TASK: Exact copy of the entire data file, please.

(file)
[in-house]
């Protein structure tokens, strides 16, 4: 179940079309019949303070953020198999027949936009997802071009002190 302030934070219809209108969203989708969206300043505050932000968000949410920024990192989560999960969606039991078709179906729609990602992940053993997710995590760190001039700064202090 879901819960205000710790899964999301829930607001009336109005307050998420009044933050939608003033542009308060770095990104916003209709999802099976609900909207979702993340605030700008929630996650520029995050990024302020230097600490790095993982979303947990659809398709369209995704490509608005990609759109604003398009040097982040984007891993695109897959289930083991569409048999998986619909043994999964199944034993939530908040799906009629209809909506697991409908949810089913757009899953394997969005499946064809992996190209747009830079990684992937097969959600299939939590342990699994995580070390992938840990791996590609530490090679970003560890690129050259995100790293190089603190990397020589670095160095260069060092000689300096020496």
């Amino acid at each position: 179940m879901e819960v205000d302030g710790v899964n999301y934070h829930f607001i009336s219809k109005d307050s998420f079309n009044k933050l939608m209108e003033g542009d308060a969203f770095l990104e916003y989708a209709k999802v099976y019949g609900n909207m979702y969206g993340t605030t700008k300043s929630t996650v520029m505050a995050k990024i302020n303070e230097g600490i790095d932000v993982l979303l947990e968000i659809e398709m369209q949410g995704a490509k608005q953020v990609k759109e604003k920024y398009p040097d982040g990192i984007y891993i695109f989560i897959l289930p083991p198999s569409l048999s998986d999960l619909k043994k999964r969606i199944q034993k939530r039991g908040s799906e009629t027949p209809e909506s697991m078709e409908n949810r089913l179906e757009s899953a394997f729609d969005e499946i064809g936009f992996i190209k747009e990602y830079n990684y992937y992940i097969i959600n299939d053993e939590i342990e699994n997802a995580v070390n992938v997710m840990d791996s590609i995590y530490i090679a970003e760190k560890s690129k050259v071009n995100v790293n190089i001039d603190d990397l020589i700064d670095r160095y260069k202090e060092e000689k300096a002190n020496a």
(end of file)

[in-house]
């Protein structure tokens, strides 16, 4: 179940079309019949303070953020198999027949936009997802071009002190 302030934070219809209108969203989708969206300043505050932000968000949410920024990192989560999960969606039991078709179906729609990602992940053993997710995590760190001039700064202090 879901819960205000710790899964999301829930607001009336109005307050998420009044933050939608003033542009308060770095990104916003209709999802099976609900909207979702993340605030700008929630996650520029995050990024302020230097600490790095993982979303947990659809398709369209995704490509608005990609759109604003398009040097982040984007891993695109897959289930083991569409048999998986619909043994999964199944034993939530908040799906009629209809909506697991409908949810089913757009899953394997969005499946064809992996190209747009830079990684992937097969959600299939939590342990699994995580070390992938840990791996590609530490090679970003560890690129050259995100790293190089603190990397020589670095160095260069060092000689300096020496």
């Amino acid at each position: 179940m879901e819960v205000d302030g710790v899964n999301y934070h829930f607001i009336s219809k109005d307050s998420f079309n009044k933050l939608m209108e003033g542009d308060a969203f770095l990104e916003y989708a209709k999802v099976y019949g609900n909207m979702y969206g993340t605030t700008k300043s929630t996650v520029m505050a995050k990024i302020n303070e230097g600490i790095d932000v993982l979303l947990e968000i659809e398709m369209q949410g995704a490509k608005q953020v990609k759109e604003k920024y398009p040097d982040g990192i984007y891993i695109f989560i897959l289930p083991p198999s569409l048999s998986d999960l619909k043994k999964r969606i199944q034993k939530r039991g908040s799906e009629t027949p209809e909506s697991m078709e409908n949810r089913l179906e757009s899953a394997f729609d969005e499946i064809g936009f992996i190209k747009e990602y830079n990684y992937y992940i097969i959600n299939d053993e939590i342990e699994n997802a995580v070390n992938v997710m840990d791996s590609i995590y530490i090679a970003e760190k560890s690129k050259v071009n995100v790293n190089i001039d603190d990397l020589i700064d670095r160095y260069k202090e060092e000689k300096a002190n020496a």